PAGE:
Wolverine: Enemy of the State

Wolverine: Enemy of the State
Wolverine Enemy of the State review
  • North American Publisher / ISBN: Marvel - 0-7851-1815-2
  • Volume No.: 1
  • Release date: 2005
  • UPC: 9780785118152
  • Contains adult content?: no
  • Does this pass the Bechdel test?: no
  • Positive minority portrayal?: yes
  • CATEGORIES: Superhero

Enemy of the State is the project on which Mark Millar finally fused his instinctive commercial writing with a ramped-up cinematic action movie outlook. There had been hints previously, but this is where he turned the corner never to look back. It’s one long headrush.

Millar plays his story out cleverly. Wolverine arrives in Japan as a favour to a man whose young son has been kidnapped, mistaken for the son of a wealthy man, and as intriguing as this plot is, it’s merely the appetiser. The main course concerns Wolverine being captured and once again enduring tinkering with his brain, and the title becomes apparent when he starts setting about S.H.I.E.L.D. agents on home territory. What follows is the graphic novel equivalent of the roller-coaster: up, down, round and about with the accelerator permanently to the floor.

Artist John Romita Jr’s an equal partner here, delivering the perpetual action in such a varied manner that you never stop to question how little plot there is over half a dozen chapters. Time after time he supplies fantastic full page pin-ups or astonishing spreads with Wolverine scything from left to right going about his business.

When it’s discovered Wolverine’s gone rogue, and his new purpose, his superhero allies are all on standby, awaiting an attack, and the majority of the character-based sequences involve Millar cranking up the tension by spotlighting their preparations. We have Wolverine vs Elektra, Elektra vs ninjas, Wolverine vs the Fantastic Four, Wolverine vs Daredevil, Wolverine vs the X-Men, Wolverine vs a shark.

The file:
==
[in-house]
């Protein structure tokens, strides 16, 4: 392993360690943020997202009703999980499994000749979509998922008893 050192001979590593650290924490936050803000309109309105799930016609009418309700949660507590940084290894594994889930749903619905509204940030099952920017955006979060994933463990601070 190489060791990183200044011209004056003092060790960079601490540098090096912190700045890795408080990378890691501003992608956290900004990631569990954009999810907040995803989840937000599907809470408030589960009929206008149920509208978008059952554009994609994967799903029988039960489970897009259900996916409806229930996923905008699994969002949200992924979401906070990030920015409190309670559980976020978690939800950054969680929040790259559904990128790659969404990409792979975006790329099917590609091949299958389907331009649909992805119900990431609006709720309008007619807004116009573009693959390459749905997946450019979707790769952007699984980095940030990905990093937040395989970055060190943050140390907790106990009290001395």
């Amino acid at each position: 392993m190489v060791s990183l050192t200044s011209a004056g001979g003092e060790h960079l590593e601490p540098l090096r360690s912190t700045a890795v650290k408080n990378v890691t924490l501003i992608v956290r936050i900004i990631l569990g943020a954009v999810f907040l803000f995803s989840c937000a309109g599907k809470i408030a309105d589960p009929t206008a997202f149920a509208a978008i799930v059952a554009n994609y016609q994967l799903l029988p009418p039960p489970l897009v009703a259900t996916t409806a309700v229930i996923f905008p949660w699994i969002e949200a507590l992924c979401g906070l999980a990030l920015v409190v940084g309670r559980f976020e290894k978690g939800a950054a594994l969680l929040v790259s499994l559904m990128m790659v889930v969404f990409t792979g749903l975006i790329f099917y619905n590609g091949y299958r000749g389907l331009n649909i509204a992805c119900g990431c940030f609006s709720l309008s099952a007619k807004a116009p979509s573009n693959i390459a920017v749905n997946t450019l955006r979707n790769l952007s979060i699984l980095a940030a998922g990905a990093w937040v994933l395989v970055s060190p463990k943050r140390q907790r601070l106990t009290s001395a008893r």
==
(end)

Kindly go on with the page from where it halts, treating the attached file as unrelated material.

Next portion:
For the most part this is Wolverine in full beserker mode, doing what he does best: “You think I’m playing by the rule book here? You think I’m Superman or something?” Come on, if the thought of Romita Jr’s version of Wolverine fighting a shark fails to set your pulse into overdrive, then superhero comics are no longer for you.

There’s a definitive pause to end this hardback only volume before the story picks up again in Wolverine, Agent of S.H.I.E.L.D. That was then, though, and both books are now collected in a larger volume titled Enemy of the State. Alternatively, there’s the Wolverine by Mark Millar Omnibus, a weighty and expensive hardback that combines the entire Enemy of the State saga with the later Old Man Logan.